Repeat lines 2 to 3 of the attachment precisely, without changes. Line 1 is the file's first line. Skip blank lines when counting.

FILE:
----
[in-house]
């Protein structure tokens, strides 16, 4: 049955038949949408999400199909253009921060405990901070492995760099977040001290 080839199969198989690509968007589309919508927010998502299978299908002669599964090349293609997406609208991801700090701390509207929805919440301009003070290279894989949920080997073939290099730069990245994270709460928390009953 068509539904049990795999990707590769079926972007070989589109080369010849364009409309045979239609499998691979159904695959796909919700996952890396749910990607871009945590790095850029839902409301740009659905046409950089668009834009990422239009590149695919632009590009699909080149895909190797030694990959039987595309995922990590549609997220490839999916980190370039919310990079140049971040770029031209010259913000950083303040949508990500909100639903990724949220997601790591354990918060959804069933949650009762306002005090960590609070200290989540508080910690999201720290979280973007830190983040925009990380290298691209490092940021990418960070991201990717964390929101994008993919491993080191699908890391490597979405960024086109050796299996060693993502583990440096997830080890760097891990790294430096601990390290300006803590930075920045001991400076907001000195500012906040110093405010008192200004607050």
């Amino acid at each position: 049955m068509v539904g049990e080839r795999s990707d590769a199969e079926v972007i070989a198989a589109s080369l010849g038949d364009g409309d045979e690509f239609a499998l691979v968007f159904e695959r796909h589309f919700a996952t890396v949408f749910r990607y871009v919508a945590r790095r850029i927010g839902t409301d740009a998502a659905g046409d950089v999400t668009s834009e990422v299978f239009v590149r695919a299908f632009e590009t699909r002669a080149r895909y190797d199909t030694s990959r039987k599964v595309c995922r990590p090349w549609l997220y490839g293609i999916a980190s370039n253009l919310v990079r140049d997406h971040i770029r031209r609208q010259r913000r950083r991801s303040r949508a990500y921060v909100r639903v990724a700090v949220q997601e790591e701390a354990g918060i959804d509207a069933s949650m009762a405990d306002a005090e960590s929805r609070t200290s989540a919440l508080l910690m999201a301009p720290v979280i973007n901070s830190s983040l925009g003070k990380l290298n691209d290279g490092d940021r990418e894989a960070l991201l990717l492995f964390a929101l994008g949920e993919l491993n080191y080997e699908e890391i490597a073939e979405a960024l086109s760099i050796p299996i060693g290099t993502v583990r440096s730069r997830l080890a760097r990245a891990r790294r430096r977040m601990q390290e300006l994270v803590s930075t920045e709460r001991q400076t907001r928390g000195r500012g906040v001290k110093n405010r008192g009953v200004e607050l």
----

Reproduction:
């Protein structure tokens, strides 16, 4: 049955038949949408999400199909253009921060405990901070492995760099977040001290 080839199969198989690509968007589309919508927010998502299978299908002669599964090349293609997406609208991801700090701390509207929805919440301009003070290279894989949920080997073939290099730069990245994270709460928390009953 068509539904049990795999990707590769079926972007070989589109080369010849364009409309045979239609499998691979159904695959796909919700996952890396749910990607871009945590790095850029839902409301740009659905046409950089668009834009990422239009590149695919632009590009699909080149895909190797030694990959039987595309995922990590549609997220490839999916980190370039919310990079140049971040770029031209010259913000950083303040949508990500909100639903990724949220997601790591354990918060959804069933949650009762306002005090960590609070200290989540508080910690999201720290979280973007830190983040925009990380290298691209490092940021990418960070991201990717964390929101994008993919491993080191699908890391490597979405960024086109050796299996060693993502583990440096997830080890760097891990790294430096601990390290300006803590930075920045001991400076907001000195500012906040110093405010008192200004607050």
């Amino acid at each position: 049955m068509v539904g049990e080839r795999s990707d590769a199969e079926v972007i070989a198989a589109s080369l010849g038949d364009g409309d045979e690509f239609a499998l691979v968007f159904e695959r796909h589309f919700a996952t890396v949408f749910r990607y871009v919508a945590r790095r850029i927010g839902t409301d740009a998502a659905g046409d950089v999400t668009s834009e990422v299978f239009v590149r695919a299908f632009e590009t699909r002669a080149r895909y190797d199909t030694s990959r039987k599964v595309c995922r990590p090349w549609l997220y490839g293609i999916a980190s370039n253009l919310v990079r140049d997406h971040i770029r031209r609208q010259r913000r950083r991801s303040r949508a990500y921060v909100r639903v990724a700090v949220q997601e790591e701390a354990g918060i959804d509207a069933s949650m009762a405990d306002a005090e960590s929805r609070t200290s989540a919440l508080l910690m999201a301009p720290v979280i973007n901070s830190s983040l925009g003070k990380l290298n691209d290279g490092d940021r990418e894989a960070l991201l990717l492995f964390a929101l994008g949920e993919l491993n080191y080997e699908e890391i490597a073939e979405a960024l086109s760099i050796p299996i060693g290099t993502v583990r440096s730069r997830l080890a760097r990245a891990r790294r430096r977040m601990q390290e300006l994270v803590s930075t920045e709460r001991q400076t907001r928390g000195r500012g906040v001290k110093n405010r008192g009953v200004e607050l």